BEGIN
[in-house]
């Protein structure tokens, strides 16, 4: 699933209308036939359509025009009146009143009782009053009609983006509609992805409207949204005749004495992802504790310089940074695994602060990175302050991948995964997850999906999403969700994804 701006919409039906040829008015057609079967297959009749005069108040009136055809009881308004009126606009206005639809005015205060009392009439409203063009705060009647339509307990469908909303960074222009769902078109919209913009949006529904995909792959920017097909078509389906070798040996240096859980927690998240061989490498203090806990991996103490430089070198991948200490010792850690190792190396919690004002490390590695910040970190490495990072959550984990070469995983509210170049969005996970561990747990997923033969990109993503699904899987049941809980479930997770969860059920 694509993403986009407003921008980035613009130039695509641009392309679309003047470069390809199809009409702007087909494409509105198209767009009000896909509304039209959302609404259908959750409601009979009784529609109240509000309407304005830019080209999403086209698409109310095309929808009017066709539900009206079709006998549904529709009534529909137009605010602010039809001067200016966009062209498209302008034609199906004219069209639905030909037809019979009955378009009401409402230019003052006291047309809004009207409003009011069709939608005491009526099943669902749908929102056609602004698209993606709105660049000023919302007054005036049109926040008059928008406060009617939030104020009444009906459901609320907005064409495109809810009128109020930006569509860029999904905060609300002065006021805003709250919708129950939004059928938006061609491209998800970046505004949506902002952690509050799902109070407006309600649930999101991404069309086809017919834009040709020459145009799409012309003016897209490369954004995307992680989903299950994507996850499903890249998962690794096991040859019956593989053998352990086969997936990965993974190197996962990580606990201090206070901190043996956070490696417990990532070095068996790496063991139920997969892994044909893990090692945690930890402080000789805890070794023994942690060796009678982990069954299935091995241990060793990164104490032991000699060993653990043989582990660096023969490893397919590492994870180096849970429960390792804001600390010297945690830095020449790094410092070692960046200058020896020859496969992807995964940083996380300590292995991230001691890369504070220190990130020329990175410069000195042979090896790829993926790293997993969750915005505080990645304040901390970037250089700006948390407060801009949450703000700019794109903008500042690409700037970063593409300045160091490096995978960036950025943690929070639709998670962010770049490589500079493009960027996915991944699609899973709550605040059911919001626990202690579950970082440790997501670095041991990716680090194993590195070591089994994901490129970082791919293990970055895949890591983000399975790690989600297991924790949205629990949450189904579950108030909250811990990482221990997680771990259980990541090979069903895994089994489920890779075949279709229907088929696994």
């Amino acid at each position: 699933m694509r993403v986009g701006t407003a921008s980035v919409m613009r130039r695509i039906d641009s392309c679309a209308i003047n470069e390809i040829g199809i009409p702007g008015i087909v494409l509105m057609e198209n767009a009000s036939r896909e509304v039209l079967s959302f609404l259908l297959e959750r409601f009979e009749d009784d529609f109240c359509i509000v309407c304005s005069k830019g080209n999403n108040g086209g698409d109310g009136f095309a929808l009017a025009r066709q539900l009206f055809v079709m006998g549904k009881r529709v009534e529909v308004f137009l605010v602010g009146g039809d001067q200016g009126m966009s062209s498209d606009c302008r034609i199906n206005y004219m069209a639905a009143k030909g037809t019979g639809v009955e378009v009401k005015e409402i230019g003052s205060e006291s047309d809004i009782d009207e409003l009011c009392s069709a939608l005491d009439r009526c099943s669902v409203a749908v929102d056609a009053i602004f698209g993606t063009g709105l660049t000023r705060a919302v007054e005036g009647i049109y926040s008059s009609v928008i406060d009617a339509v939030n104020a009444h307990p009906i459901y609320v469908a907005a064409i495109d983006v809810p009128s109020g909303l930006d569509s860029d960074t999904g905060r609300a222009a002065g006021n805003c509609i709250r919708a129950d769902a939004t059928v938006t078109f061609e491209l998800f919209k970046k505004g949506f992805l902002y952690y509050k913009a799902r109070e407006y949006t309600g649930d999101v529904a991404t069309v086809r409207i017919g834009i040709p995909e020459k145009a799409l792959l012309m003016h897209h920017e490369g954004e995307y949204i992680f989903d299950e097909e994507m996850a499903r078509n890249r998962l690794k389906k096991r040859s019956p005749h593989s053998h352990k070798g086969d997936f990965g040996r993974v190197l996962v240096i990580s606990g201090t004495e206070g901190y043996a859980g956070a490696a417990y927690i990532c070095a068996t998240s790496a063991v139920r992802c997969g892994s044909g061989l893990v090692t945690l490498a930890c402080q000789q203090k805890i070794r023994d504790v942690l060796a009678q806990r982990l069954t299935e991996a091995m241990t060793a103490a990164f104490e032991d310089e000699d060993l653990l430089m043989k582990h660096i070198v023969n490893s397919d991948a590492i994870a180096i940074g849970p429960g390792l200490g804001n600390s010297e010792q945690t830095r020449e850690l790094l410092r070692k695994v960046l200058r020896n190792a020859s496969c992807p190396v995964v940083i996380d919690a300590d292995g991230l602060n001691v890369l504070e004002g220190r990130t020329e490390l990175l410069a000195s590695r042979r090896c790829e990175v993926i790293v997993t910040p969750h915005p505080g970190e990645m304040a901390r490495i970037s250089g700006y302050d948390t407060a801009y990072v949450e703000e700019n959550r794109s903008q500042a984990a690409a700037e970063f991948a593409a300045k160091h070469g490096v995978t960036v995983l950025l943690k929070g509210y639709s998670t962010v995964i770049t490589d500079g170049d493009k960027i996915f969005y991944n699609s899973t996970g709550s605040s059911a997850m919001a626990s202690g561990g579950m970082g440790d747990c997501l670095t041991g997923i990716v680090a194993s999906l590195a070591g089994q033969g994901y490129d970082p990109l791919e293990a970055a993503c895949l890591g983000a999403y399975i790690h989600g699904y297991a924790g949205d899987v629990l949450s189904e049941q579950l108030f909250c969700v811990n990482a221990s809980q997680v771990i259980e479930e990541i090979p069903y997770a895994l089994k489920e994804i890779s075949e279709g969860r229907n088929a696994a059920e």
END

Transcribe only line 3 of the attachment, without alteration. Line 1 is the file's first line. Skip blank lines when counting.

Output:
């Amino acid at each position: 699933m694509r993403v986009g701006t407003a921008s980035v919409m613009r130039r695509i039906d641009s392309c679309a209308i003047n470069e390809i040829g199809i009409p702007g008015i087909v494409l509105m057609e198209n767009a009000s036939r896909e509304v039209l079967s959302f609404l259908l297959e959750r409601f009979e009749d009784d529609f109240c359509i509000v309407c304005s005069k830019g080209n999403n108040g086209g698409d109310g009136f095309a929808l009017a025009r066709q539900l009206f055809v079709m006998g549904k009881r529709v009534e529909v308004f137009l605010v602010g009146g039809d001067q200016g009126m966009s062209s498209d606009c302008r034609i199906n206005y004219m069209a639905a009143k030909g037809t019979g639809v009955e378009v009401k005015e409402i230019g003052s205060e006291s047309d809004i009782d009207e409003l009011c009392s069709a939608l005491d009439r009526c099943s669902v409203a749908v929102d056609a009053i602004f698209g993606t063009g709105l660049t000023r705060a919302v007054e005036g009647i049109y926040s008059s009609v928008i406060d009617a339509v939030n104020a009444h307990p009906i459901y609320v469908a907005a064409i495109d983006v809810p009128s109020g909303l930006d569509s860029d960074t999904g905060r609300a222009a002065g006021n805003c509609i709250r919708a129950d769902a939004t059928v938006t078109f061609e491209l998800f919209k970046k505004g949506f992805l902002y952690y509050k913009a799902r109070e407006y949006t309600g649930d999101v529904a991404t069309v086809r409207i017919g834009i040709p995909e020459k145009a799409l792959l012309m003016h897209h920017e490369g954004e995307y949204i992680f989903d299950e097909e994507m996850a499903r078509n890249r998962l690794k389906k096991r040859s019956p005749h593989s053998h352990k070798g086969d997936f990965g040996r993974v190197l996962v240096i990580s606990g201090t004495e206070g901190y043996a859980g956070a490696a417990y927690i990532c070095a068996t998240s790496a063991v139920r992802c997969g892994s044909g061989l893990v090692t945690l490498a930890c402080q000789q203090k805890i070794r023994d504790v942690l060796a009678q806990r982990l069954t299935e991996a091995m241990t060793a103490a990164f104490e032991d310089e000699d060993l653990l430089m043989k582990h660096i070198v023969n490893s397919d991948a590492i994870a180096i940074g849970p429960g390792l200490g804001n600390s010297e010792q945690t830095r020449e850690l790094l410092r070692k695994v960046l200058r020896n190792a020859s496969c992807p190396v995964v940083i996380d919690a300590d292995g991230l602060n001691v890369l504070e004002g220190r990130t020329e490390l990175l410069a000195s590695r042979r090896c790829e990175v993926i790293v997993t910040p969750h915005p505080g970190e990645m304040a901390r490495i970037s250089g700006y302050d948390t407060a801009y990072v949450e703000e700019n959550r794109s903008q500042a984990a690409a700037e970063f991948a593409a300045k160091h070469g490096v995978t960036v995983l950025l943690k929070g509210y639709s998670t962010v995964i770049t490589d500079g170049d493009k960027i996915f969005y991944n699609s899973t996970g709550s605040s059911a997850m919001a626990s202690g561990g579950m970082g440790d747990c997501l670095t041991g997923i990716v680090a194993s999906l590195a070591g089994q033969g994901y490129d970082p990109l791919e293990a970055a993503c895949l890591g983000a999403y399975i790690h989600g699904y297991a924790g949205d899987v629990l949450s189904e049941q579950l108030f909250c969700v811990n990482a221990s809980q997680v771990i259980e479930e990541i090979p069903y997770a895994l089994k489920e994804i890779s075949e279709g969860r229907n088929a696994a059920e």